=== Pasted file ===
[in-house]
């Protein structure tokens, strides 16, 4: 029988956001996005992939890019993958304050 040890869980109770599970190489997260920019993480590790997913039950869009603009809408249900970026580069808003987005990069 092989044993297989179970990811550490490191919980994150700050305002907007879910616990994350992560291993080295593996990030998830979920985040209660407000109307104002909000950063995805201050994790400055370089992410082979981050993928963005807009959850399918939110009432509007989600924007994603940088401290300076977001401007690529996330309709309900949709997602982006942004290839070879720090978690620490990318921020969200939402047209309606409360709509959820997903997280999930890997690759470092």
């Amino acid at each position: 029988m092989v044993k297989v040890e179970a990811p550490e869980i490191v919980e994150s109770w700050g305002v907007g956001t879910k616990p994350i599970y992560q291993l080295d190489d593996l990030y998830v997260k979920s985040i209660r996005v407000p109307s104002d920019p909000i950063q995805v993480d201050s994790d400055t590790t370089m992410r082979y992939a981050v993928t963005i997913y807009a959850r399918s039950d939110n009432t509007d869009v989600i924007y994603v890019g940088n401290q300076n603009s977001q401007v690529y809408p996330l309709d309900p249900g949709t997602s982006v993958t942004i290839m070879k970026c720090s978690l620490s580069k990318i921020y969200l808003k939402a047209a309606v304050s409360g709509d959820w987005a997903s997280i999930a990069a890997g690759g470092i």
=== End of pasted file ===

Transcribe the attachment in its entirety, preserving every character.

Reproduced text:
[in-house]
């Protein structure tokens, strides 16, 4: 029988956001996005992939890019993958304050 040890869980109770599970190489997260920019993480590790997913039950869009603009809408249900970026580069808003987005990069 092989044993297989179970990811550490490191919980994150700050305002907007879910616990994350992560291993080295593996990030998830979920985040209660407000109307104002909000950063995805201050994790400055370089992410082979981050993928963005807009959850399918939110009432509007989600924007994603940088401290300076977001401007690529996330309709309900949709997602982006942004290839070879720090978690620490990318921020969200939402047209309606409360709509959820997903997280999930890997690759470092």
């Amino acid at each position: 029988m092989v044993k297989v040890e179970a990811p550490e869980i490191v919980e994150s109770w700050g305002v907007g956001t879910k616990p994350i599970y992560q291993l080295d190489d593996l990030y998830v997260k979920s985040i209660r996005v407000p109307s104002d920019p909000i950063q995805v993480d201050s994790d400055t590790t370089m992410r082979y992939a981050v993928t963005i997913y807009a959850r399918s039950d939110n009432t509007d869009v989600i924007y994603v890019g940088n401290q300076n603009s977001q401007v690529y809408p996330l309709d309900p249900g949709t997602s982006v993958t942004i290839m070879k970026c720090s978690l620490s580069k990318i921020y969200l808003k939402a047209a309606v304050s409360g709509d959820w987005a997903s997280i999930a990069a890997g690759g470092i």